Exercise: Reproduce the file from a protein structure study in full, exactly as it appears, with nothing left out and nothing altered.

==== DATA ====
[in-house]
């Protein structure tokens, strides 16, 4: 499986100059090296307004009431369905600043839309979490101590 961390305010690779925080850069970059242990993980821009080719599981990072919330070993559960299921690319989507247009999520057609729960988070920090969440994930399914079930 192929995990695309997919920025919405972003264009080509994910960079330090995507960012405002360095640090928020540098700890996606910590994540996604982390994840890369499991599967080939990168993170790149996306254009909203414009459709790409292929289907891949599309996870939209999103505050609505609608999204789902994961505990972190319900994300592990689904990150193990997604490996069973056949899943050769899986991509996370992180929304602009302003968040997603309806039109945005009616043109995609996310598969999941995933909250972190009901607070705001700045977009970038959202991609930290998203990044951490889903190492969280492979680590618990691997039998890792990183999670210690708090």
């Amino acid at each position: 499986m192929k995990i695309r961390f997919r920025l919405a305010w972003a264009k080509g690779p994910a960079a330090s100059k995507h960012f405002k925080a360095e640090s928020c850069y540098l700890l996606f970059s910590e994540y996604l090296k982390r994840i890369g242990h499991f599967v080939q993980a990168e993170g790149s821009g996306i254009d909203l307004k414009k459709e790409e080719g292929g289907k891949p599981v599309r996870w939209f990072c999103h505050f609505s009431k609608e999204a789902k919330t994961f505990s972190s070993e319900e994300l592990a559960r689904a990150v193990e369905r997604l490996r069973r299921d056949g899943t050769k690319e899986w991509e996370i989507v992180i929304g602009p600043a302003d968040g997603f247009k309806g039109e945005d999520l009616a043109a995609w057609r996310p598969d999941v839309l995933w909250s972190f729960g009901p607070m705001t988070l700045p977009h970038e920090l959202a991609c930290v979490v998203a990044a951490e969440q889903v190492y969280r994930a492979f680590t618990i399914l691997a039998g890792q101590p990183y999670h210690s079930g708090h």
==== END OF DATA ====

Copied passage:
[in-house]
């Protein structure tokens, strides 16, 4: 499986100059090296307004009431369905600043839309979490101590 961390305010690779925080850069970059242990993980821009080719599981990072919330070993559960299921690319989507247009999520057609729960988070920090969440994930399914079930 192929995990695309997919920025919405972003264009080509994910960079330090995507960012405002360095640090928020540098700890996606910590994540996604982390994840890369499991599967080939990168993170790149996306254009909203414009459709790409292929289907891949599309996870939209999103505050609505609608999204789902994961505990972190319900994300592990689904990150193990997604490996069973056949899943050769899986991509996370992180929304602009302003968040997603309806039109945005009616043109995609996310598969999941995933909250972190009901607070705001700045977009970038959202991609930290998203990044951490889903190492969280492979680590618990691997039998890792990183999670210690708090």
């Amino acid at each position: 499986m192929k995990i695309r961390f997919r920025l919405a305010w972003a264009k080509g690779p994910a960079a330090s100059k995507h960012f405002k925080a360095e640090s928020c850069y540098l700890l996606f970059s910590e994540y996604l090296k982390r994840i890369g242990h499991f599967v080939q993980a990168e993170g790149s821009g996306i254009d909203l307004k414009k459709e790409e080719g292929g289907k891949p599981v599309r996870w939209f990072c999103h505050f609505s009431k609608e999204a789902k919330t994961f505990s972190s070993e319900e994300l592990a559960r689904a990150v193990e369905r997604l490996r069973r299921d056949g899943t050769k690319e899986w991509e996370i989507v992180i929304g602009p600043a302003d968040g997603f247009k309806g039109e945005d999520l009616a043109a995609w057609r996310p598969d999941v839309l995933w909250s972190f729960g009901p607070m705001t988070l700045p977009h970038e920090l959202a991609c930290v979490v998203a990044a951490e969440q889903v190492y969280r994930a492979f680590t618990i399914l691997a039998g890792q101590p990183y999670h210690s079930g708090h």